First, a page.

measured their levels of SHBG (sex-hormone binding globulins). They were
very surprised to find that wheat consumption, and perhaps, reduced fish
consumption, were the strongest predictors of levels of SHBG, which would
indicate an increased risk of cardiovascular disease.

Another study has connected gluten with neurological illness (9). This group
of researchers tested 53 patients with neurological illness of unknown
origin for antibodies against gliadin. More than half of them (30 people)
demonstrated these antibodies. Nine of those folks proved to have celiac
disease, but the other 21 only demonstrated an immune response to gluten, of
a type that is often dismissed as meaningless. This study has some
far-reaching implications for neurological research.

Yet another indication that celiacs are not the only segment of the
population to suffer from the adverse effects of gluten is a study that was
carried out on a very small group of siblings of celiacs(10). When subjected
to rectal gluten challenge, half of the siblings showed an immune response
to gluten, but these results did not correlate with the hereditary
predictors of celiac disease.

As for the connection between autoimmunity and cereal grains, it is clear
and compelling. The theoretical perspective of molecular mimicry suggests
that gliadin-derived peptides, may activate the immune system against
collagenous tissues, and since intestinal permeability (not celiac disease)
is all that is required to allow the passage of these peptides into the
bloodstream, a significant number of many types of autoimmune diseases seem
likely to benefit from a gluten-free diet (11 ).

In total, then, there are several studies which demonstrate (often
coincidentally) that a much larger group than those with celiac disease are
mounting an immune response against gluten, and that this response is
causing or contributing to serious illness. Phytic acid in whole cereal
grains binds to minerals, including calcium. This chemical bond is not
broken in the GI tract. The net result is the binding and wasting of
much-needed dietary calcium, even among those whose immune systems can
tolerate gluten, and these grains may be implicated in osteoporosis (12).

I would now like to draw your attention back to the issue of malignancy.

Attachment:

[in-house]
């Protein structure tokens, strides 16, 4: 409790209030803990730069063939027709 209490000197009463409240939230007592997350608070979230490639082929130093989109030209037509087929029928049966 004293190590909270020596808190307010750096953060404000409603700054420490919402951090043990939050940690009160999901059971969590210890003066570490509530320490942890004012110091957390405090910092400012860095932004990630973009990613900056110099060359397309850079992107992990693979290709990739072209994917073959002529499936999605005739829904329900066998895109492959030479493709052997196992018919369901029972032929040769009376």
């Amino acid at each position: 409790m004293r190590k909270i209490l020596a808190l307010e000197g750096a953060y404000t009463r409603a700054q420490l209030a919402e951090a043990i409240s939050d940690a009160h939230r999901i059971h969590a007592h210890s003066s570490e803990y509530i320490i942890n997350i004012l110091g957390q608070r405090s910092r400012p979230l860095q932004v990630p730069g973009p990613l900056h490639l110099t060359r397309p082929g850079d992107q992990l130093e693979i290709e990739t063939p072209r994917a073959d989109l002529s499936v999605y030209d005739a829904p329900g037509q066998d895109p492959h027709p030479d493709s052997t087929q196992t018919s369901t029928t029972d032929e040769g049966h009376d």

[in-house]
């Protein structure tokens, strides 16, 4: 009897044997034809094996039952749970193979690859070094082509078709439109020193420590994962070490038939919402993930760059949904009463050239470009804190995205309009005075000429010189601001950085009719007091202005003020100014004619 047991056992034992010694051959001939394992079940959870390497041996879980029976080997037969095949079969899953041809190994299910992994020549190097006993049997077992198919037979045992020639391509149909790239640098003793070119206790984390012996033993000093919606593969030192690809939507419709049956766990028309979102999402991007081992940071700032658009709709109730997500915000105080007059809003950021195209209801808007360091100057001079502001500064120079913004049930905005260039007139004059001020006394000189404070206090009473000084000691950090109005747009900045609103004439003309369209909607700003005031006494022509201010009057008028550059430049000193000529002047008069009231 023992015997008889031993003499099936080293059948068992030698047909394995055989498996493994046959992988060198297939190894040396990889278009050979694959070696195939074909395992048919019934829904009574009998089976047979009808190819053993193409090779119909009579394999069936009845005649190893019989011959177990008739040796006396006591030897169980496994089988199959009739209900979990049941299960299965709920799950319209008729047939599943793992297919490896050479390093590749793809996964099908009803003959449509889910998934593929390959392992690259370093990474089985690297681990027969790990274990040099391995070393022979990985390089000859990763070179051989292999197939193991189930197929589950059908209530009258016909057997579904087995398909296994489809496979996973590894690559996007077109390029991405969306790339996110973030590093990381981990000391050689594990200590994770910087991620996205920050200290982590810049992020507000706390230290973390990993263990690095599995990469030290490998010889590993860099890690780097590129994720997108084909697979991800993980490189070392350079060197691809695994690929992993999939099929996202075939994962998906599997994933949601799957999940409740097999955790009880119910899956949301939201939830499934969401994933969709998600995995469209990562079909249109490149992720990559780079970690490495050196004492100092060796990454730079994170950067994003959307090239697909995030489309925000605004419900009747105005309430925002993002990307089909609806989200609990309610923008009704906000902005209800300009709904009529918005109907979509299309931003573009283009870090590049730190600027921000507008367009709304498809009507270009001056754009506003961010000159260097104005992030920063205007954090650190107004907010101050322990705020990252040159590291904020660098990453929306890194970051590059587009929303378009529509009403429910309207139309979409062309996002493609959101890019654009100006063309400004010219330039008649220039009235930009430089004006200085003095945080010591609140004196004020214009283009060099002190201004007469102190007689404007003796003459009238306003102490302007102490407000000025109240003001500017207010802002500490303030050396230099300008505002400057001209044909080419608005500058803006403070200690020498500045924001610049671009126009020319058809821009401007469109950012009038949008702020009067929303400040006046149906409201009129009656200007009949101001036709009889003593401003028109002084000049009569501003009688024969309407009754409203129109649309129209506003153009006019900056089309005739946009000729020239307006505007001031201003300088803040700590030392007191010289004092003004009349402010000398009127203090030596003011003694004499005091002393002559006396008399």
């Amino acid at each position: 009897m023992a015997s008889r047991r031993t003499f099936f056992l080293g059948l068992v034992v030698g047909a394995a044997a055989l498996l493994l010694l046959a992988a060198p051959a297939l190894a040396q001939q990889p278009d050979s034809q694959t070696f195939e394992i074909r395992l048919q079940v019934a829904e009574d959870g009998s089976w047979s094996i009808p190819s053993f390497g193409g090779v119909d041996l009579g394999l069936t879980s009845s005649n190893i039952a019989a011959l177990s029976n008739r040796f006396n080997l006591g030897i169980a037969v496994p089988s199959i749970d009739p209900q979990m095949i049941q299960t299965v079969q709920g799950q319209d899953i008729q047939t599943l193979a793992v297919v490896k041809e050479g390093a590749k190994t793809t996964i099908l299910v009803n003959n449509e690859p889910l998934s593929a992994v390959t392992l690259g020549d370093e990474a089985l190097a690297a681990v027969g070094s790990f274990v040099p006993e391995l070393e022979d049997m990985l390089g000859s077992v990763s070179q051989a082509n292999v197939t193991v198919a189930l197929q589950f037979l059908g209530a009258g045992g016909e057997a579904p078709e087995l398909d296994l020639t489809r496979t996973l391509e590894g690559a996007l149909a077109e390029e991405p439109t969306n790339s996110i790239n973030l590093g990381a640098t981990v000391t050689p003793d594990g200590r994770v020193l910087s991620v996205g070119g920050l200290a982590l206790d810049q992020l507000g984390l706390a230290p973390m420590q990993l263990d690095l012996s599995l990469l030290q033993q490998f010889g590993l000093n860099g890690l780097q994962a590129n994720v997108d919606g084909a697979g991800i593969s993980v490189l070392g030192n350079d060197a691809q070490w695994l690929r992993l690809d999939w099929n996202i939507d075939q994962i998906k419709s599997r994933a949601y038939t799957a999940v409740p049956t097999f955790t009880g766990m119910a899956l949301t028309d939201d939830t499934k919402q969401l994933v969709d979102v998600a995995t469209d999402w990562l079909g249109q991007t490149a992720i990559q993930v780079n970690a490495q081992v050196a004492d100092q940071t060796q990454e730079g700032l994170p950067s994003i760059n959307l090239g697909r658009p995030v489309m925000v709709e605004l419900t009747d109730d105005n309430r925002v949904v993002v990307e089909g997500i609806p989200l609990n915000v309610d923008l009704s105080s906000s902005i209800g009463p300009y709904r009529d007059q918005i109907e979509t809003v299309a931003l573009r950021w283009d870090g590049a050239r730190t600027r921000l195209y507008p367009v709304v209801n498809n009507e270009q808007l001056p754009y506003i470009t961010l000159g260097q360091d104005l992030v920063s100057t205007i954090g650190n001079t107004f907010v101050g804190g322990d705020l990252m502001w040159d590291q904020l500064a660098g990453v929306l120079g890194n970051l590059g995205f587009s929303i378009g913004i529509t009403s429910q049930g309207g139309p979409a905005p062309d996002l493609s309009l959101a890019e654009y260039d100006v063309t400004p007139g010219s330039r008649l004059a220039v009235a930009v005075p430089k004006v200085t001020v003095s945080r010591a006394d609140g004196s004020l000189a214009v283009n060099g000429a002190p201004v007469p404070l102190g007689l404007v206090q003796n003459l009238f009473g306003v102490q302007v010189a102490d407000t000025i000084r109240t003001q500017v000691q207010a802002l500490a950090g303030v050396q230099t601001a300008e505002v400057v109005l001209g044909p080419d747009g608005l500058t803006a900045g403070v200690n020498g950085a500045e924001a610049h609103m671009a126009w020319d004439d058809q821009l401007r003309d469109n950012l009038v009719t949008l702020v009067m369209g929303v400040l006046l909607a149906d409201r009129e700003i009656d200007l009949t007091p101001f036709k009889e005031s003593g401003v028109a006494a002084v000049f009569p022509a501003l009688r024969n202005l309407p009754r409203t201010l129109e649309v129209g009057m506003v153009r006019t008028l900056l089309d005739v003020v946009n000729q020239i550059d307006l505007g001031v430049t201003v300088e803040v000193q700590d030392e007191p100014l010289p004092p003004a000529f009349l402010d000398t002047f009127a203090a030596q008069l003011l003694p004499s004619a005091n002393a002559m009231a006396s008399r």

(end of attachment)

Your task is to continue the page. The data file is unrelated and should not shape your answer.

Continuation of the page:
_Medical Hypotheses_ will soon publish, a paper I have written which
suggests (among other things) that gluten may be implicated in a great many
cases of lymphoma (14). Gluten has been demonstrated to interfere with the
celiac patient's ability to mount an immune response to malignancies
(15,16,17). In my paper, I have postulated a dynamic whereby gluten may have
a similar effect in others who are simply sensitive to gluten, or who have a
sub-clinical form of this disease.

Ray Audette, a populist writer, has said that Stanislaw Tanchou "....gave
the first formula for predicting cancer risk. It was based on grain
consumption and was found to accurately calculate cancer rates in major
European cities. The more grain consumed, the greater the rate of cancer."
Tanchou's paper was delivered to the Paris Medical Society in 1843(20).

We hear all the time about pollution in the industrial world being the
source for modern man's high incidence of cancer. It is the chemical
additives, we are told, in the food we eat, that causes much of the
problem. Perhaps.

I would like to suggest that the evidence from antiquity, the pattern of the
spread of agriculture in Europe coinciding with the patterns of civilizatory
illnesses, the levels of SBHG associated with wheat consumption, the high
incidence of gliadin antibodies among those with neurological illnesses of
unknown origin, the sensitivity to gluten among siblings of celiacs in spite
of the absence of genetic indicators associated with celiac disease, and my
own investigation of the literature regarding lymphoma, all point to the
strong possibility that gluten is a dangerous substance to many more people
than just celiacs.


1. Eaton B, Konner M, Shostak M, " Stone Agers in the Fast Lane: Chronic
Degenerative Diseases in Evolutionary Perspective" _The American Journal of
Medicine_ 1988; 84:739-749

2. Eaton S, Konner M, "Paleolithic Nutrition" _NEJM_ 1985; 312(5): 283-289

3. Eaton S, Nelson D, "Calcium in evolutionary perspective" _Am. J. Clin.
Nutr._1991; 54: 281S - 287S

4. Lutz W J, "The Colonisation of Europe and Our Western Diseases" _Medical
Hypotheses_ 1995; 45: 115-120

5. Lindeberg S, et al. "Cardiovascular risk factors in a Melanesian
population apparently free from stroke and ischaemic heart disease:
the Kitava study" _J Intern Med_ 1994 Sep.

6. Lewin R, "A Revolution of Ideas in Agricultural Origins" _Science_ 1988;
240: 984-986

7. Zimmerman M, "The paleopathology of the cardiovascular system" _Tex Heart
Inst J_ 1993; 20(4): 252-257

8. Gates et. al. "Association of dietary factors and selected plasma
variables with sex hormone-binding globulin in rural Chinese women"
Am J Clin Nutr 1996; 63: 22-31.